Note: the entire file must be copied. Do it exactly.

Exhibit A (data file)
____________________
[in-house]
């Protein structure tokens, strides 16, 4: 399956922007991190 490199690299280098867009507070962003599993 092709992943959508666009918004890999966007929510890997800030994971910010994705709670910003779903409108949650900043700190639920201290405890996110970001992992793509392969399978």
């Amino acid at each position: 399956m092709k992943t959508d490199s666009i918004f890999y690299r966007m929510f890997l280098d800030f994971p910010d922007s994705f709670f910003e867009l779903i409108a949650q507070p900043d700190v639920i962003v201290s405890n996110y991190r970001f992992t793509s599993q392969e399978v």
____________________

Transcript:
[in-house]
């Protein structure tokens, strides 16, 4: 399956922007991190 490199690299280098867009507070962003599993 092709992943959508666009918004890999966007929510890997800030994971910010994705709670910003779903409108949650900043700190639920201290405890996110970001992992793509392969399978």
């Amino acid at each position: 399956m092709k992943t959508d490199s666009i918004f890999y690299r966007m929510f890997l280098d800030f994971p910010d922007s994705f709670f910003e867009l779903i409108a949650q507070p900043d700190v639920i962003v201290s405890n996110y991190r970001f992992t793509s599993q392969e399978v």